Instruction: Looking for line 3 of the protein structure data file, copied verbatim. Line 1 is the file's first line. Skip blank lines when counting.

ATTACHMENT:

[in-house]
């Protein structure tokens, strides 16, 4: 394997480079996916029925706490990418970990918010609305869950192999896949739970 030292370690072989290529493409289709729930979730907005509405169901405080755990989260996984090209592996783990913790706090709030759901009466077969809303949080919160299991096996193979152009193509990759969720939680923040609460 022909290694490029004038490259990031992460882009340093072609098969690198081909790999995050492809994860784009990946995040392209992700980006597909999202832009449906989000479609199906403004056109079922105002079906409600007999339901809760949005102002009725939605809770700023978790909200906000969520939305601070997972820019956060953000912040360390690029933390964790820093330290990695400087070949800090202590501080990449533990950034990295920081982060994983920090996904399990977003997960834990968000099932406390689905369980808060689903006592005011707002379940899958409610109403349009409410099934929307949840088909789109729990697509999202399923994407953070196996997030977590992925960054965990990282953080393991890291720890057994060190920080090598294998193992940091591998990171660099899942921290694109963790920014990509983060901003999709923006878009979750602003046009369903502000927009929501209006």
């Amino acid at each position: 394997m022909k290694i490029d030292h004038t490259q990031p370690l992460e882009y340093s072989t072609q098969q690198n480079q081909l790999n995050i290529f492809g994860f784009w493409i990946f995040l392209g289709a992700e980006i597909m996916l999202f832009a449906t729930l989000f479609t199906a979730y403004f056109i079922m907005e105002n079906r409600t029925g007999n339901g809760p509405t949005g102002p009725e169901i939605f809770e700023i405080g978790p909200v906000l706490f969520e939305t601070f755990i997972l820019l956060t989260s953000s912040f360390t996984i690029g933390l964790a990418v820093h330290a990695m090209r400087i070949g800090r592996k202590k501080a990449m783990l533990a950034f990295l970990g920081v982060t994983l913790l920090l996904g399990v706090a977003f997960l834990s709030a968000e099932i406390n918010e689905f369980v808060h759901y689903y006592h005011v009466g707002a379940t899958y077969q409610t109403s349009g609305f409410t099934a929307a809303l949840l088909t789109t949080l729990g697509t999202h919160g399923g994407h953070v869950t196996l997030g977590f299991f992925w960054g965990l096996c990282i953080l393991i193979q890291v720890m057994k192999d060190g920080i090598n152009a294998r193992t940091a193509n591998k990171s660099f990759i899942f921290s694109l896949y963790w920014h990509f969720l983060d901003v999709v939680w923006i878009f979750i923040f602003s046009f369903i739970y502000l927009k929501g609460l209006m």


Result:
């Amino acid at each position: 394997m022909k290694i490029d030292h004038t490259q990031p370690l992460e882009y340093s072989t072609q098969q690198n480079q081909l790999n995050i290529f492809g994860f784009w493409i990946f995040l392209g289709a992700e980006i597909m996916l999202f832009a449906t729930l989000f479609t199906a979730y403004f056109i079922m907005e105002n079906r409600t029925g007999n339901g809760p509405t949005g102002p009725e169901i939605f809770e700023i405080g978790p909200v906000l706490f969520e939305t601070f755990i997972l820019l956060t989260s953000s912040f360390t996984i690029g933390l964790a990418v820093h330290a990695m090209r400087i070949g800090r592996k202590k501080a990449m783990l533990a950034f990295l970990g920081v982060t994983l913790l920090l996904g399990v706090a977003f997960l834990s709030a968000e099932i406390n918010e689905f369980v808060h759901y689903y006592h005011v009466g707002a379940t899958y077969q409610t109403s349009g609305f409410t099934a929307a809303l949840l088909t789109t949080l729990g697509t999202h919160g399923g994407h953070v869950t196996l997030g977590f299991f992925w960054g965990l096996c990282i953080l393991i193979q890291v720890m057994k192999d060190g920080i090598n152009a294998r193992t940091a193509n591998k990171s660099f990759i899942f921290s694109l896949y963790w920014h990509f969720l983060d901003v999709v939680w923006i878009f979750i923040f602003s046009f369903i739970y502000l927009k929501g609460l209006m």